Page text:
The everyday blog of Richard Bartle.

RSS feeds: v0.91; v1.0 (RDF); v2.0; Atom.

Previous entry. Next entry.

2:48pm on Sunday, 23rd October, 2011:

So it Goes


With Blizzard targeting desperately new demographics for its upcoming "how many of those kids who liked Kung Fu Panda can we sign up?" World of Warcraft expansion set and embracing real-money trading with its Guardian Cub (it can jump sharks!); with CCP failing in its attempt to make Eve Online fund the weapons of its own destruction and discovering that "we look at what our players do and less of what they say" works only if your players aren't the hardest-of-the-hard-core who do exactly what they say they'll do; with every other major MMO repurposing itself as free-from-play free-to-play; well, the decline has been a long time in the making, but here it is at last. I can't say I'm surprised.

Still, let's not get all maudlin about it — developers are going to go where the money is, and at the moment there are more people playing games who don't really get games than there are people playing them who do. Obviously that's not satisfactory for the latter, who must be praying that Star Wars: the Old Republic isn't entirely kill-things-between-plot-dumps by nature. Still, what can developers do?

Well, they can do quite a lot, actually. No-one's going to give me a penny to develop a virtual world today (exception: I do get offers to lose people hundreds of thousands of dollars to build them a text world), so I feel free to say what I would do if I were a new developer entering this field: I'd build a full-scale world, populate it mainly with non-player characters and limit it to 250 simultaneous players per server instead of the usual 5,000 or so. I'd just run 20 times more servers.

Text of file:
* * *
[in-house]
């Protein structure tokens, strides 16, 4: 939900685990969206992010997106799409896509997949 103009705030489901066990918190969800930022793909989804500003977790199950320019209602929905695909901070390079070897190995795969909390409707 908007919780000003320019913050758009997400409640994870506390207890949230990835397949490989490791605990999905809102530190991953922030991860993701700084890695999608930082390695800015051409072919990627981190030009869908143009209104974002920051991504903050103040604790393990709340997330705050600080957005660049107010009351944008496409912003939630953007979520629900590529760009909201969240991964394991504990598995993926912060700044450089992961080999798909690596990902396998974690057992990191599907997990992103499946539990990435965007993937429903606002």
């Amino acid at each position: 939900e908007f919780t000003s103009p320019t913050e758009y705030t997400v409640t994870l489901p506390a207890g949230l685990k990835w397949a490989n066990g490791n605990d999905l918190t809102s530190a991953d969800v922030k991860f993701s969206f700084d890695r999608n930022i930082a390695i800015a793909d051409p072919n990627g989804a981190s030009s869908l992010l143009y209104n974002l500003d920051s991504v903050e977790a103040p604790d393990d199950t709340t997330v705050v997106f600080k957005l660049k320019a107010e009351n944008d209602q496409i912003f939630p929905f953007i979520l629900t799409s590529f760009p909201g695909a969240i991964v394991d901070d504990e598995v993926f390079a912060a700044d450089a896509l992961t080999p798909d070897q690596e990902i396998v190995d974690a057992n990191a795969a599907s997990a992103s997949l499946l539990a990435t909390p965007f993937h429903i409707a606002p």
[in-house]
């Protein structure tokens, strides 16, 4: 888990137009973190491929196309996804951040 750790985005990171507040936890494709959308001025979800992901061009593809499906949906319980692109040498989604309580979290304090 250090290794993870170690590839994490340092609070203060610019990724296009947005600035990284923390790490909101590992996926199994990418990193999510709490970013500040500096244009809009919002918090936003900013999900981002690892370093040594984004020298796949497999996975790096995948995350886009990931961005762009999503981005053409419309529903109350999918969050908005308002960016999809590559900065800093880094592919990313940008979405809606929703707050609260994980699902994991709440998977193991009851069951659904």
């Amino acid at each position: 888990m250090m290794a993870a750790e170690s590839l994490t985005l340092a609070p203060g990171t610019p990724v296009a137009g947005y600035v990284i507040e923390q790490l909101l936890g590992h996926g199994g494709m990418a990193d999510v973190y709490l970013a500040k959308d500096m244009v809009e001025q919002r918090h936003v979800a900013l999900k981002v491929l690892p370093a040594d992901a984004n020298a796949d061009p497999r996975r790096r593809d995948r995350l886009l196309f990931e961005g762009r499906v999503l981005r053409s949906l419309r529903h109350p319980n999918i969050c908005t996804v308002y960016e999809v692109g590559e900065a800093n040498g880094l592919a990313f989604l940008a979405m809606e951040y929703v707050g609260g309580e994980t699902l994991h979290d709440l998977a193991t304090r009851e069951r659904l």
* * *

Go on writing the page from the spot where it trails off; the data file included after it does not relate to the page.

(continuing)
In fact, I'd run many more servers than that. Alongside the official servers, I'd let anyone who wanted to run a server run a server, so long as they paid me for its upkeep. I'd let the people who ran those servers decide who got to play on their individual server, what its general philosophy was, how much to charge its users (if anything) — basically, I'd let guilds run servers. It would be up to them whether they were free-to-play, olde Englishe role-playinge, women-only, PvP, Esperanto-speaking or whatever. I wouldn't care. If you can't find a server that suits your needs, well, for a couple of hundred quid a month you and your like-minded buddies can have your own server. If you object to how the population of some other server views what it means to play, OK, don't play on that server.

What we see with virtual worlds is so often what we've seen in the past. The original pay-to-play MUDs were better than the free-to-play ones, but people switched to free because hey, free is free! Quality suffered as a result, and didn't pick up until DikuMUD came along and let anyone run their own world out of the box if they had a computer to run it on. The physical game worlds were the same for everyone, but the atmosphere across them varied greatly depending on the admins. Next up would be allowing server owners to add new content and create extended worlds, enabling the content evolution that would ultimately lead to an implemention revolution equivalent to that of Ultima Online or EverQuest. Then we'd see a philosophical realignment again, followed by a revenue model adjustment again. It's all cyclical.

Hmm, I guess this rather explains why it is that no-one's going to give me a penny to develop a virtual world today...

Latest entries.

Archived entries.

About this blog.

Copyright © 2011 Richard Bartle (richard@mud.co.uk).